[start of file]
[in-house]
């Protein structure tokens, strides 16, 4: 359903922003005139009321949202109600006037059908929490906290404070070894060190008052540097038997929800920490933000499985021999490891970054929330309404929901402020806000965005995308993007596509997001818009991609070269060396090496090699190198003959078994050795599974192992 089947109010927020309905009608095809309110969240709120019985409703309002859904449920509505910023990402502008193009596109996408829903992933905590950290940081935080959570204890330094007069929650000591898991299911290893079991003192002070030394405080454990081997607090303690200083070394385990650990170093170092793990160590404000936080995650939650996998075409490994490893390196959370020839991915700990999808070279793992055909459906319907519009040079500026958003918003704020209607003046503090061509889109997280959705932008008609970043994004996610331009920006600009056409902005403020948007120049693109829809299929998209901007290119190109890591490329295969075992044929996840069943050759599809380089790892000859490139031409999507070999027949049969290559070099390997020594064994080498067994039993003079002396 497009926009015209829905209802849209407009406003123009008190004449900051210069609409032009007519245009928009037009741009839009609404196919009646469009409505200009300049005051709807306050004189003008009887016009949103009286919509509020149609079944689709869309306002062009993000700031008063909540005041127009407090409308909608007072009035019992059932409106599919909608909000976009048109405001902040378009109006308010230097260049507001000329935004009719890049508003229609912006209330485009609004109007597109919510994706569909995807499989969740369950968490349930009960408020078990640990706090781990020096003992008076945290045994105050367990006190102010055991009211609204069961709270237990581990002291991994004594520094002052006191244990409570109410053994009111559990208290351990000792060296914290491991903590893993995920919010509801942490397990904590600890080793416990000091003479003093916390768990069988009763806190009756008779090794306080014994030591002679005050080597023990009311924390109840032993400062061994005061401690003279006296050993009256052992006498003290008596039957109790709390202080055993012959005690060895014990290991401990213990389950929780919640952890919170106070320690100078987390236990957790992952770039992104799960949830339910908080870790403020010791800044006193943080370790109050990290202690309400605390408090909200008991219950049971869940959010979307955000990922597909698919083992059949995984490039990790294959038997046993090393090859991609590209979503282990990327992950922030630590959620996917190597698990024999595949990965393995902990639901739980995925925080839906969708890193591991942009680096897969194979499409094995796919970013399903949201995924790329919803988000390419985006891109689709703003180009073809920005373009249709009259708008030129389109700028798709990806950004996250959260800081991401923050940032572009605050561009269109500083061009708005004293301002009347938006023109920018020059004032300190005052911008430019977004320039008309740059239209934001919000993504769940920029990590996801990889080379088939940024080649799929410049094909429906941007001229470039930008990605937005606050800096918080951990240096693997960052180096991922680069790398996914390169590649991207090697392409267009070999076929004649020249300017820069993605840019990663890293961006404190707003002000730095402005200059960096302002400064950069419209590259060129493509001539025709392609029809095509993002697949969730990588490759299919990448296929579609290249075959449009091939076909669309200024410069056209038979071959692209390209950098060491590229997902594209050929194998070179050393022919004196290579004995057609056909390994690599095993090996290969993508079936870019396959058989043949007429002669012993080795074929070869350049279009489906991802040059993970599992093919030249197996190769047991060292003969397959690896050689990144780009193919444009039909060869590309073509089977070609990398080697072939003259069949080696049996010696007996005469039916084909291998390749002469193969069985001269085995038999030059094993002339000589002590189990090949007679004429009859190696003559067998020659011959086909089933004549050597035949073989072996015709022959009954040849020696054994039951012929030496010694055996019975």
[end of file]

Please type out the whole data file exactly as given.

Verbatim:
[in-house]
């Protein structure tokens, strides 16, 4: 359903922003005139009321949202109600006037059908929490906290404070070894060190008052540097038997929800920490933000499985021999490891970054929330309404929901402020806000965005995308993007596509997001818009991609070269060396090496090699190198003959078994050795599974192992 089947109010927020309905009608095809309110969240709120019985409703309002859904449920509505910023990402502008193009596109996408829903992933905590950290940081935080959570204890330094007069929650000591898991299911290893079991003192002070030394405080454990081997607090303690200083070394385990650990170093170092793990160590404000936080995650939650996998075409490994490893390196959370020839991915700990999808070279793992055909459906319907519009040079500026958003918003704020209607003046503090061509889109997280959705932008008609970043994004996610331009920006600009056409902005403020948007120049693109829809299929998209901007290119190109890591490329295969075992044929996840069943050759599809380089790892000859490139031409999507070999027949049969290559070099390997020594064994080498067994039993003079002396 497009926009015209829905209802849209407009406003123009008190004449900051210069609409032009007519245009928009037009741009839009609404196919009646469009409505200009300049005051709807306050004189003008009887016009949103009286919509509020149609079944689709869309306002062009993000700031008063909540005041127009407090409308909608007072009035019992059932409106599919909608909000976009048109405001902040378009109006308010230097260049507001000329935004009719890049508003229609912006209330485009609004109007597109919510994706569909995807499989969740369950968490349930009960408020078990640990706090781990020096003992008076945290045994105050367990006190102010055991009211609204069961709270237990581990002291991994004594520094002052006191244990409570109410053994009111559990208290351990000792060296914290491991903590893993995920919010509801942490397990904590600890080793416990000091003479003093916390768990069988009763806190009756008779090794306080014994030591002679005050080597023990009311924390109840032993400062061994005061401690003279006296050993009256052992006498003290008596039957109790709390202080055993012959005690060895014990290991401990213990389950929780919640952890919170106070320690100078987390236990957790992952770039992104799960949830339910908080870790403020010791800044006193943080370790109050990290202690309400605390408090909200008991219950049971869940959010979307955000990922597909698919083992059949995984490039990790294959038997046993090393090859991609590209979503282990990327992950922030630590959620996917190597698990024999595949990965393995902990639901739980995925925080839906969708890193591991942009680096897969194979499409094995796919970013399903949201995924790329919803988000390419985006891109689709703003180009073809920005373009249709009259708008030129389109700028798709990806950004996250959260800081991401923050940032572009605050561009269109500083061009708005004293301002009347938006023109920018020059004032300190005052911008430019977004320039008309740059239209934001919000993504769940920029990590996801990889080379088939940024080649799929410049094909429906941007001229470039930008990605937005606050800096918080951990240096693997960052180096991922680069790398996914390169590649991207090697392409267009070999076929004649020249300017820069993605840019990663890293961006404190707003002000730095402005200059960096302002400064950069419209590259060129493509001539025709392609029809095509993002697949969730990588490759299919990448296929579609290249075959449009091939076909669309200024410069056209038979071959692209390209950098060491590229997902594209050929194998070179050393022919004196290579004995057609056909390994690599095993090996290969993508079936870019396959058989043949007429002669012993080795074929070869350049279009489906991802040059993970599992093919030249197996190769047991060292003969397959690896050689990144780009193919444009039909060869590309073509089977070609990398080697072939003259069949080696049996010696007996005469039916084909291998390749002469193969069985001269085995038999030059094993002339000589002590189990090949007679004429009859190696003559067998020659011959086909089933004549050597035949073989072996015709022959009954040849020696054994039951012929030496010694055996019975």